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Milos Forman
James Cagney, Howard E. Rollins Jr., Brad Dourif
Writing Credits:
Michael Weller

A young black pianist becomes embroiled in the lives of an upper-class white family set among the racial tensions, infidelity, violence, and other nostalgic events in early 1900s New York City.

Box Office:
Domestic Gross

Rated PG.

Aspect Ratio: 2.35:1
English Dolby TrueHD 5.1
Supplements Subtitles:

Runtime: 155 min.
Price: $24.99
Release Date: 11/16/2021

• Audio Commentary with Director Milos Forman and Executive Producer Michael Hausman
• Workprint Version
• “Remembering Ragtime” Featurette
• “Ragtime Revisited” Featurette
• Deleted & Extended Scenes


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-Marantz SR7010 9.2 Channel Full 4K Ultra HD AV Surround Receiver;
-Panasonic DMP-BD60K Blu-Ray Player
-Chane A2.4 Speakers
-SVS SB12-NSD 12" 400-watt Sealed Box Subwoofer


Ragtime (Paramount Presents Edition) [Blu-Ray] (1981)

Reviewed by Colin Jacobson (November 17, 2021)

Adapted from the successful EL Doctorow novel, director Milos Forman’s adaptation of Ragtime hit the big screen in 1981. Set in the first decade of the 20th century, the film initially introduces us to former showgirl Evelyn Nesbit Thaw (Elizabeth McGovern) and her wealthy husband Harry (Robert Joy).

A nude statue for which Evelyn apparently modeled gets posted in public, which upsets Harry. He confronts Stanford White (Norman Mailer) - who is also Evelyn’s former lover - and demands its removal but gets nowhere. Eventually Harry kills White and goes to trial.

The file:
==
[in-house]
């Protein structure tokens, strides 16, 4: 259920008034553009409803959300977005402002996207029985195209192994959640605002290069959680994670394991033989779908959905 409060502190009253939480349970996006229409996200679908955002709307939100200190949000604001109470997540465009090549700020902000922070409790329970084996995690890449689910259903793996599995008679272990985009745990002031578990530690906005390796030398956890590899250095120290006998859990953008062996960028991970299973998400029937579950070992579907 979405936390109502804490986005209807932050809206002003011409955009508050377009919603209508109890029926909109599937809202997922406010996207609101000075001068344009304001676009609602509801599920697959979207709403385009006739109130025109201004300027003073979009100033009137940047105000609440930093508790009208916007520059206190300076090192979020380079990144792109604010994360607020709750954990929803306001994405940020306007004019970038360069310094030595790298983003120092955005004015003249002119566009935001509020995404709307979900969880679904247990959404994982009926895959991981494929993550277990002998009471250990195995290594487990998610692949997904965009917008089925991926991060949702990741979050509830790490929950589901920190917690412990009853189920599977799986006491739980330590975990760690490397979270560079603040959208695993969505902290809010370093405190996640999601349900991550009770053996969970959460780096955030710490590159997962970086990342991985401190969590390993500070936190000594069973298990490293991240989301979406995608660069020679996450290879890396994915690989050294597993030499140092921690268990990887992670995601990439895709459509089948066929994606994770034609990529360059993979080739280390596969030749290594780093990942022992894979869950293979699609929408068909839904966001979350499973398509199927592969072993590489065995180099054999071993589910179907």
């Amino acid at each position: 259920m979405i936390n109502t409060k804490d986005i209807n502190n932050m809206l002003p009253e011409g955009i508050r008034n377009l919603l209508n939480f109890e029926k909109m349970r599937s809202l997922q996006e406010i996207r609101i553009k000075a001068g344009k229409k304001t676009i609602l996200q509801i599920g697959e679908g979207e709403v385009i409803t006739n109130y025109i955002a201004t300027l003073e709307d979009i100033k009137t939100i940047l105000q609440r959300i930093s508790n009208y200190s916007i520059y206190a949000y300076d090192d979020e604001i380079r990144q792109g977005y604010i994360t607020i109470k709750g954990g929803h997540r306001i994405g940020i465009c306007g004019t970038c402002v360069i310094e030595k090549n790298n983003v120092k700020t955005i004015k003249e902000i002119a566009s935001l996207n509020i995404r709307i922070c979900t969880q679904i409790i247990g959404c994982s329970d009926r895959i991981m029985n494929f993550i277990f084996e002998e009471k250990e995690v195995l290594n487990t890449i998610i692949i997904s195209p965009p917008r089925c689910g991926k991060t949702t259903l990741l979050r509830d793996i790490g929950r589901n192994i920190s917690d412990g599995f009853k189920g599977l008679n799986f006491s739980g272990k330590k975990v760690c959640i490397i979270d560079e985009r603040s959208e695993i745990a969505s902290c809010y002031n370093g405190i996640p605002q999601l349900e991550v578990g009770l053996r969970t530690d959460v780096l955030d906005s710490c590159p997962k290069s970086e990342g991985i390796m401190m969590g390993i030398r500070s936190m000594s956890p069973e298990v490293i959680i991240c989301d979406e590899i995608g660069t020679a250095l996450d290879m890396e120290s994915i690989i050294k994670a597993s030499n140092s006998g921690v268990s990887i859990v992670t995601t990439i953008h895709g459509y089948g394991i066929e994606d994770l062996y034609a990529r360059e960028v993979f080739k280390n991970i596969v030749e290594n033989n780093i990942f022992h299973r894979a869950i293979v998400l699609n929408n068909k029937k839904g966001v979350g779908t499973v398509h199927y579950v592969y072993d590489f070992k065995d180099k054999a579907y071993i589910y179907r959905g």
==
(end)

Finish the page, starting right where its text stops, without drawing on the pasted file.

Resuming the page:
In the meantime, we meet a suburban New York family that includes Father (James Olson), Mother (Mary Steenburgen), and Younger Brother (Brad Dourif). Their lives get turned upside down when a Black infant appears on their property.

The police find Sarah (Debbie Allen) nearby, but she refuses to confirm if the baby’s hers. A doctor establishes her maternity, however, and Mother decides to take in both Sarah and baby temporarily against Father’s wishes.

Essentially the movie follows dual story lines. We see what happens to Harry in his trial, but mostly we follow Evelyn’s point of view. Harry’s mother (Eloise O’Brien) bribes her to lie in court to exonerate her son. For a million bucks, Evelyn agrees to do so and also to divorce Harry after the trial. Eventually, Younger Brother meets her and they become a couple, though in an erratic fashion that bothers him.

Back in the suburbs, piano player Coalhouse Walker Jr. (Howard Rollins Jr.) comes to find Sarah. He’s the baby’s father, and he claims he abandoned her solely because he lacked the financial wherewithal to care for her and the child. He now has a steady job, so he tries to get back Sarah.

Coalhouse becomes the major focus of much of the movie’s action after Sarah agrees to marry him. He heads out in his new car but some racist firefighters harass him. They eventually damage his car and Coalhouse tries to force the authorities to get them to fix it.

This goes nowhere and leads to frustrations. Ultimately Coalhouse engages in terrorist tactics to exact justice, all of which leads to a standoff with police during which he negotiates with Chief Rheinlander Waldo (James Cagney).

That synopsis badly simplifies the story, but Ragtime juggles too many situations and characters for me to take the time to provide greater detail. As with virtually all Forman flicks, the focus remains on the personal domain and it concentrates on the relationships of the characters. If we were to establish an overall theme, it would have to be the casual racism seen.

By that I don’t mean the scenes with the firefighters, as led by Chief Conklin (Kenneth McMillan). He’s a loud, blustery bigot without the slightest sense that he does or says anything wrong. Instead, the movie looks at the quieter, more “accepting” form of racism.

The movie comes set in an intriguing period from that point of view, as civil rights campaigns just started to emerge around that time. Blacks had left slave status behind for decades, but they’d not gotten the broader liberties or acceptance that would allow the actions of the 1950s and 1960s. There was a growing awareness of racism but society lacked the same sense of injustice seen in later decades.

Ragtime uses Coalhouse’s experiences to show these elements. The movie uses a mix of approaches to show his frustration and all the obstacles in his way.